Hi guys, it’s Friday! FINALLY. It was such a long week, and having an awful cold didn’t help at all. Today I am very thrilled to be a part of S.D. Robertson’s blog tour for his new release “If Ever I Fall” and to share a guest post from the author on writing from different point of views. Enjoy, and have a great weekend, you lovely folks!
Writing from different points of view
by S.D. Robertson
I write from different points of view in my latest novel, If Ever I Fall. There are three distinct sections running through the book and each has its own voice.
First there’s Jack, who wakes up on a deserted clifftop with no memory of who he is or how he got there.
Next we have Maria, who is drowning in grief. She spends her time writing letters that will never be answered, while fighting to escape the pain of terrible memories.
And then there’s Dan, whose life has fallen apart at the seams. He’s lost his house, his job is on the line and now he fears losing his family too.
Taking on different voices was a new experience for me, since my first novel, Time to Say Goodbye, was written from just one perspective. Initially, it felt a bit daunting: particularly writing as a woman, which wasn’t something I’d ever attempted before.
So how did I approach it? Well, the first thing I did was to frame each of the voices differently. So the Maria sections are all written through the medium of personal letters, giving them a very confessional feel. Meanwhile, the Dan sections are written in third person past tense, while the Jack sections are first person present tense.
Doing this really helped me to keep on top of which character I was channelling at each stage of writing the book. I think it also helps readers in the same way.
Other than that, I suppose it was a bit like being an actor and trying to get under the skin of each of them, imagining what they, rather than me, would say and do in each particular situation. It’s not actually as tricky as it sounds, because as an author there’s a part of you – sometimes big, sometimes small – in every character you create. So it’s really just a case of tuning into that and building it up from there.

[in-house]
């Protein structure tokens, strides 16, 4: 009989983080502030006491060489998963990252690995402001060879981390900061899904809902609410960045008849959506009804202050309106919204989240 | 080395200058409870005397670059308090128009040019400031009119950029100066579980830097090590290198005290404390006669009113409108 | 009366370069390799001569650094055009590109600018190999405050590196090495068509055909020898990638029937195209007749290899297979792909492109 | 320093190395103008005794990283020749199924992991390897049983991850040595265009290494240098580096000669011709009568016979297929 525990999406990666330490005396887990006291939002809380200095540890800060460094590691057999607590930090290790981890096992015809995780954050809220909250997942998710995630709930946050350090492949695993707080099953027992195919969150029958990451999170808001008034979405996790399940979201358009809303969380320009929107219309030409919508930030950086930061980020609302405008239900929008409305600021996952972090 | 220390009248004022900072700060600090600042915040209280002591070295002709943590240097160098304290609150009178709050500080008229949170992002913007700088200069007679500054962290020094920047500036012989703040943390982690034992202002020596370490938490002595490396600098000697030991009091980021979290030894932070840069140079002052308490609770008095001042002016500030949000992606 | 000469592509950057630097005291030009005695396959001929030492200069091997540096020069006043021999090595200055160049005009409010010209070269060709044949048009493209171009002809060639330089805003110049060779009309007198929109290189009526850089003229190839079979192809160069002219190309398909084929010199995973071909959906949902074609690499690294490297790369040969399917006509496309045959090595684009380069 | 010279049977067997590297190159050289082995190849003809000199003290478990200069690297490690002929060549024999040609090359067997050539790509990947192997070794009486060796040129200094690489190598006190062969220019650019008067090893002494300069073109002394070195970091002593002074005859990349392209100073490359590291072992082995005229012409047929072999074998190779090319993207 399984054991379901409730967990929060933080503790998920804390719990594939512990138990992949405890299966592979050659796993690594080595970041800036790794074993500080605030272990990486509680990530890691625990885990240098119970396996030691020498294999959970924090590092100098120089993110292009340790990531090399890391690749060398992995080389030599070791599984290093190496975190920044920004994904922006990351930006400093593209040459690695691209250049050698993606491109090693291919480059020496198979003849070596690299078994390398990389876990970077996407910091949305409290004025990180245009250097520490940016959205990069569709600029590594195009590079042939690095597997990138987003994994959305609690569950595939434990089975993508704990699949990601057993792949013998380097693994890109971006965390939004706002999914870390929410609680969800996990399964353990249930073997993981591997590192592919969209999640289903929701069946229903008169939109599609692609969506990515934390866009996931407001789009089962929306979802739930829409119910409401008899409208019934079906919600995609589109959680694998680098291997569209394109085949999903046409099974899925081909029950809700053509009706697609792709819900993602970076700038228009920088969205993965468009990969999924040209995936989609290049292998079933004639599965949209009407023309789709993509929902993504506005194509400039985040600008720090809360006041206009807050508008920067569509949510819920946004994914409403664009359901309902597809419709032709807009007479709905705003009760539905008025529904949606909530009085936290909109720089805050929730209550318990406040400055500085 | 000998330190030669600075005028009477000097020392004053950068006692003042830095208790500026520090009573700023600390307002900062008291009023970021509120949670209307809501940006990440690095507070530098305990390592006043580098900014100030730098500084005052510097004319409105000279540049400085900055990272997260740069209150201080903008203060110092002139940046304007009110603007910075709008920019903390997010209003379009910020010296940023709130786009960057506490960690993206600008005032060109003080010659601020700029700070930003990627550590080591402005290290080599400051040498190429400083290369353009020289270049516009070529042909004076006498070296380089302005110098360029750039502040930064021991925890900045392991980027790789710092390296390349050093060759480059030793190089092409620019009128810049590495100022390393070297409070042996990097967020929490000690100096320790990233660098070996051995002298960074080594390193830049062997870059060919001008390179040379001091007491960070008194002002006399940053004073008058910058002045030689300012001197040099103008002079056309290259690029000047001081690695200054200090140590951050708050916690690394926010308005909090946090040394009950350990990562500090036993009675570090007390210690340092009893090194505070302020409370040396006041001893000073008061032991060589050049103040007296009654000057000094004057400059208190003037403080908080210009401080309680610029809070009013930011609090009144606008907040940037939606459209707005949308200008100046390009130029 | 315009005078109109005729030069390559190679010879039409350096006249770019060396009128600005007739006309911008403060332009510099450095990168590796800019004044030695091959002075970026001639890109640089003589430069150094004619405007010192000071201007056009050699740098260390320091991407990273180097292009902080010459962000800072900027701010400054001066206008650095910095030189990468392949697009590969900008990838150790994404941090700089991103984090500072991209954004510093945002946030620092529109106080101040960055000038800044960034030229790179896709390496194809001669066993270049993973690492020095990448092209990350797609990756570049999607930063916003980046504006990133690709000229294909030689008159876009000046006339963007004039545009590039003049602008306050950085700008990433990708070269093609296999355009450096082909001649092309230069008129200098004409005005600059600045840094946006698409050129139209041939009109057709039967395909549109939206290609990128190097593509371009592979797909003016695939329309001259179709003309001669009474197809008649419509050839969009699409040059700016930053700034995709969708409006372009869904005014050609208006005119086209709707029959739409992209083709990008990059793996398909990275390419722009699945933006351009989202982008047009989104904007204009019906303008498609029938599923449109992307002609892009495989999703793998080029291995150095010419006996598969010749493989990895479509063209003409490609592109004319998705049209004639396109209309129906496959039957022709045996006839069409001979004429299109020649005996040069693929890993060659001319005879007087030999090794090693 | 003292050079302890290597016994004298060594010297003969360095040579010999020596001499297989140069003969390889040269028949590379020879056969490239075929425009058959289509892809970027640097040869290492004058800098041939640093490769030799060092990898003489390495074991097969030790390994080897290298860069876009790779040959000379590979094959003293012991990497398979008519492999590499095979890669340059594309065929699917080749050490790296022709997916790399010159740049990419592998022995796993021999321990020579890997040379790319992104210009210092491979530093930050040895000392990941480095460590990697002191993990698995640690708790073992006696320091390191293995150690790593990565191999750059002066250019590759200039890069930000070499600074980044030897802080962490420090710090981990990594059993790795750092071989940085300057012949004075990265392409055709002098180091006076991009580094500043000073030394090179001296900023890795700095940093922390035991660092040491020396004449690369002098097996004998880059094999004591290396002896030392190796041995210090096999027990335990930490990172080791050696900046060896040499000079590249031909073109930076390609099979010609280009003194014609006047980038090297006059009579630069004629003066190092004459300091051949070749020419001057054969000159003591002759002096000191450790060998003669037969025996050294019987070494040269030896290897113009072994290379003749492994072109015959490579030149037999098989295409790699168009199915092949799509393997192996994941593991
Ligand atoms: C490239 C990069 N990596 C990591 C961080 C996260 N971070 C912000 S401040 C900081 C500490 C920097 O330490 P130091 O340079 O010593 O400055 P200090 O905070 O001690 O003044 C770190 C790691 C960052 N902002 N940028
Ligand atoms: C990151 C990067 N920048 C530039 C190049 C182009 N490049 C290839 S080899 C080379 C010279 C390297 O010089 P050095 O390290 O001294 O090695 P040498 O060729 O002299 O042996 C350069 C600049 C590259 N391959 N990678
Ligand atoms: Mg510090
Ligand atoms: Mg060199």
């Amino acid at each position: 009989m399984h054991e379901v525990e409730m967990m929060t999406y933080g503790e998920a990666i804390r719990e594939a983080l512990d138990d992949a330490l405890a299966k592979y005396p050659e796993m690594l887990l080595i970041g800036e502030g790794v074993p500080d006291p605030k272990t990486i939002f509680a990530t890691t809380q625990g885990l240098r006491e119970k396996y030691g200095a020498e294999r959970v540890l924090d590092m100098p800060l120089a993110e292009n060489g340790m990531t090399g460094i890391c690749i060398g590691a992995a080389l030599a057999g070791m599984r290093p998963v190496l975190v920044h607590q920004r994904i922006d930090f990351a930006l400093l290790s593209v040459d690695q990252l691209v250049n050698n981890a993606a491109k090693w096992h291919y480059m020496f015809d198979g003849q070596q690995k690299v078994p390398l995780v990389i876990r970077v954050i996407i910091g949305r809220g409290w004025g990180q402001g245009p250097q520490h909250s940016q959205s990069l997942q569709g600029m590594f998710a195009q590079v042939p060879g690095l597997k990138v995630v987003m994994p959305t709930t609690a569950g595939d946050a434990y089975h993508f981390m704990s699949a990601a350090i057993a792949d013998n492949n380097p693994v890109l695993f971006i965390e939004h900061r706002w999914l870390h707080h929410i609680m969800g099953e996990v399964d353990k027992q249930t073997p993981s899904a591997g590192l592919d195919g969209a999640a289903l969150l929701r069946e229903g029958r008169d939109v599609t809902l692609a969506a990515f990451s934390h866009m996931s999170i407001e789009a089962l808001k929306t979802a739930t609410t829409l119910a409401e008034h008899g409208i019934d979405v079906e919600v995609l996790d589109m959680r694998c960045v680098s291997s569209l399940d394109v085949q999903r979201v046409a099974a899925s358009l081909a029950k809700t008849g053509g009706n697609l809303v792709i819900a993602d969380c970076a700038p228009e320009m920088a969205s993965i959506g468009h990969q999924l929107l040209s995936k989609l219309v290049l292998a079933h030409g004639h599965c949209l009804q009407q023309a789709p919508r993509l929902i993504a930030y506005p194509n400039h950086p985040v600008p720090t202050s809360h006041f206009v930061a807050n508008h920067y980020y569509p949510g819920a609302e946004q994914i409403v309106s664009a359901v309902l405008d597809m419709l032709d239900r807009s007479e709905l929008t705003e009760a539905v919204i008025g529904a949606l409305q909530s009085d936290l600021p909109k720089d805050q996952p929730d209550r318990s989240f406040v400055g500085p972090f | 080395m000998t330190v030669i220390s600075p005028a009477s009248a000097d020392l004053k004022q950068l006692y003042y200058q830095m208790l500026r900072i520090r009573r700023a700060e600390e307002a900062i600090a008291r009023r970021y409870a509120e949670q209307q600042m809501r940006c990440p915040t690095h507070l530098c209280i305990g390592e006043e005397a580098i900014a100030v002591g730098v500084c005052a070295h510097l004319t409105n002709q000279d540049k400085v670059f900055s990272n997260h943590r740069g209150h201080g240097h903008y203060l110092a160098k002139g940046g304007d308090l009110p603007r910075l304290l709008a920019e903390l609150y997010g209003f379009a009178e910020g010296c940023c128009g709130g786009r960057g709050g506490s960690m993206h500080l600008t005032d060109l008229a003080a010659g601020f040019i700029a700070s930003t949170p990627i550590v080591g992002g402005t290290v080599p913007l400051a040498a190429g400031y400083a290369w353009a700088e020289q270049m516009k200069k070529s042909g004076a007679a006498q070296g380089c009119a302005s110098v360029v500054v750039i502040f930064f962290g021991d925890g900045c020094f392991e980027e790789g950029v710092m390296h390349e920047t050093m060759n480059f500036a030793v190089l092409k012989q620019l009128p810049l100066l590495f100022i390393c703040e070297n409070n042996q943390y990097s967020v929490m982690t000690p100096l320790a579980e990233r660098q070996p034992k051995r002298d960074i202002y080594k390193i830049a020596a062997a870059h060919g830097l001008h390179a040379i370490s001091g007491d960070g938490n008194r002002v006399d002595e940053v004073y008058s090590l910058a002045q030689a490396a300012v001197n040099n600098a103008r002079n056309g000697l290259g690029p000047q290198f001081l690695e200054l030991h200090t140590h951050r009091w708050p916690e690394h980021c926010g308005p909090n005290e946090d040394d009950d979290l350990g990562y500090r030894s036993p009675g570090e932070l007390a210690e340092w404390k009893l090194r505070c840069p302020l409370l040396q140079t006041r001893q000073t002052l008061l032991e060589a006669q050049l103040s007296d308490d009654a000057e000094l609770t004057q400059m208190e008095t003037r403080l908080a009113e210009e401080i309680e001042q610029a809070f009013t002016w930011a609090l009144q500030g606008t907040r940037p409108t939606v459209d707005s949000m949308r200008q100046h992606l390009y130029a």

Before I wrote a word of the manuscript, I created character profiles for everyone in the story; those of Jack, Maria and Dan were particularly detailed. I referred back to them constantly at the start, adding bits and pieces along the way, but as the book progressed and each of them took firm shape in my mind, this became less necessary.
It’s like when you have family or friends that you’ve known for a long time. You know their mannerisms and habits. You have a good idea of what they love and what they hate. You get so you can predict fairly accurately how they will react in different scenarios. You know the sort of thing they are likely to say.
There were, of course, moments when I wasn’t sure about certain things, particularly when it came to writing from a woman’s perspective as Maria. It was at these times that I turned to my female family members and friends for advice.
That’s how it works when you write fiction. Your own experience is enough for certain things, and for others you do research, preferably by speaking to those with first-hand knowledge of whatever it is you need to know.
I must say that I really enjoyed writing from more than one perspective in If Ever I Fall. I think it’s a great tool to use as an author, which allows you to take your readers deeper into the world you’ve created. It’s certainly a technique I intend to employ again in future novels.
*Former journalist S.D. Robertson quit his job as a local newspaper editor to pursue a lifelong ambition of becoming an author and to spend more time with his wife and daughter. If Ever I Fall (Avon HarperCollins, £7.99) is his second novel. A heart-rending story of family tragedy, it is published on 9 February 2017.
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